The Oneida Indian Nation Annual Salmon Feast:
Salmon Fishing in CNY on Fish Creek, Taberg NY
New York State has ranked Fish Creek as one of its highest priorities in the Open Space Plan. Salmon from 12"-18" are commonly caught but the current record stands at a whopping 26".
The following is a description of the annual fishing feast of the Oneida Indians at the forks on Fish Creek taken verbatim from Annals and Recollections of Oneida County, by Pomeroy Jones, 1851. The forks are located in what is now known as Blossvale, in the southern portion of Annsville where the East branch and the West branch of Fish Creek meet.
The annual fishing feast was held in the spring of the year, when the leaves on the trees had acquired the size of a fox's ear. In their estimation, it was an occasion of importance, and was conducted with much ceremony. Every family in the tribe was expected to be present by one or more representatives. When the whole party had convened, operations were commenced by driving a row of stakes across the stream just below the fishing ground, and filling the interstices with brush so as to entirely prevent the escape of fish. Then they went quite a distance above the fishing ground and by various devices searched out and drove all the salmon down to the ground selected. Then another row of stakes and brush like the first was placed across the stream above the fish. All being thus made ready the taking of the fish commenced. The old men, women and children were stationed at the lower obstruction and along the mar-gin of the stream to secure the wounded and dying fish, while the more effective portion of the party, with spears and sharpened stakes, commenced taking their now doomed captives. Their aim was to spear them and carry them ashore, but, from the imperfection of their instruments they more frequently failed than were successful and the securing of the wounded at the lower weir was an operation full as exciting to the old men and boys as was the spearing to the fishermen in the stream above.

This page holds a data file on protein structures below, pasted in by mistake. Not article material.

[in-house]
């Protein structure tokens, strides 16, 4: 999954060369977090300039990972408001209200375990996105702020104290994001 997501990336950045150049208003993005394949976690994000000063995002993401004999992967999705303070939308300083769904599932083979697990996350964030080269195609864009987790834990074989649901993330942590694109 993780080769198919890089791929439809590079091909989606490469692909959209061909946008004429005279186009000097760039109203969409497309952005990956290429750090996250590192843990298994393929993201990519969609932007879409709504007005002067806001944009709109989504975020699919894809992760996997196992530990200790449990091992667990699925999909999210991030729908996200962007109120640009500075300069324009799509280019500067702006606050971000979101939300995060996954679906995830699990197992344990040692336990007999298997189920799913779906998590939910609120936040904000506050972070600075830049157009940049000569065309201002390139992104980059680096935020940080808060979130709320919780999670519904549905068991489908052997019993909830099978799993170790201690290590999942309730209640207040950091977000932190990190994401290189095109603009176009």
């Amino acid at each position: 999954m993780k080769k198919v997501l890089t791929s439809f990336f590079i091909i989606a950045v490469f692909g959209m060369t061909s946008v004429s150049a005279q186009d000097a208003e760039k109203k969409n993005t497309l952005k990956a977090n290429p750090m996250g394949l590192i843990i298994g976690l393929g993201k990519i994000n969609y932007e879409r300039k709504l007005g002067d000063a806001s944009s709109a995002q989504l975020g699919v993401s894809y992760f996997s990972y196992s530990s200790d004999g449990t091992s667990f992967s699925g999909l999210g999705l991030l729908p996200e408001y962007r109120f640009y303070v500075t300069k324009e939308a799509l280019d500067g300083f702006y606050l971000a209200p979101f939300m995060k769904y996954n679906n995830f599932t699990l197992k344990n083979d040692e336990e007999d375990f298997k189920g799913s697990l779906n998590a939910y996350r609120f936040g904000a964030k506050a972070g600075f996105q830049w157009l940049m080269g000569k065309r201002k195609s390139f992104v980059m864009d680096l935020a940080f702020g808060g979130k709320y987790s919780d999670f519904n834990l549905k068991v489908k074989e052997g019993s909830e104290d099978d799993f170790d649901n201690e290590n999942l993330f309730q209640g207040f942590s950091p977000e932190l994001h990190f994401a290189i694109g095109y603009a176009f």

When all were taken that were within the enclosure, which frequently amounted to hundreds, the cooking feasting commenced. It was emphatically a feast of "first fruits" and lasted until all were satisfied with the boiled, roasted and broiled. The remains were apportioned to each family in the tribe according to its number.
Note: Due to the later construction of canals and dams, salmon disappeared from Fish Creek. In 1997, the Fish Creek Atlantic Salmon Fish Club re-introduced salmon fry to the waters of the East Branch of Fish Creek.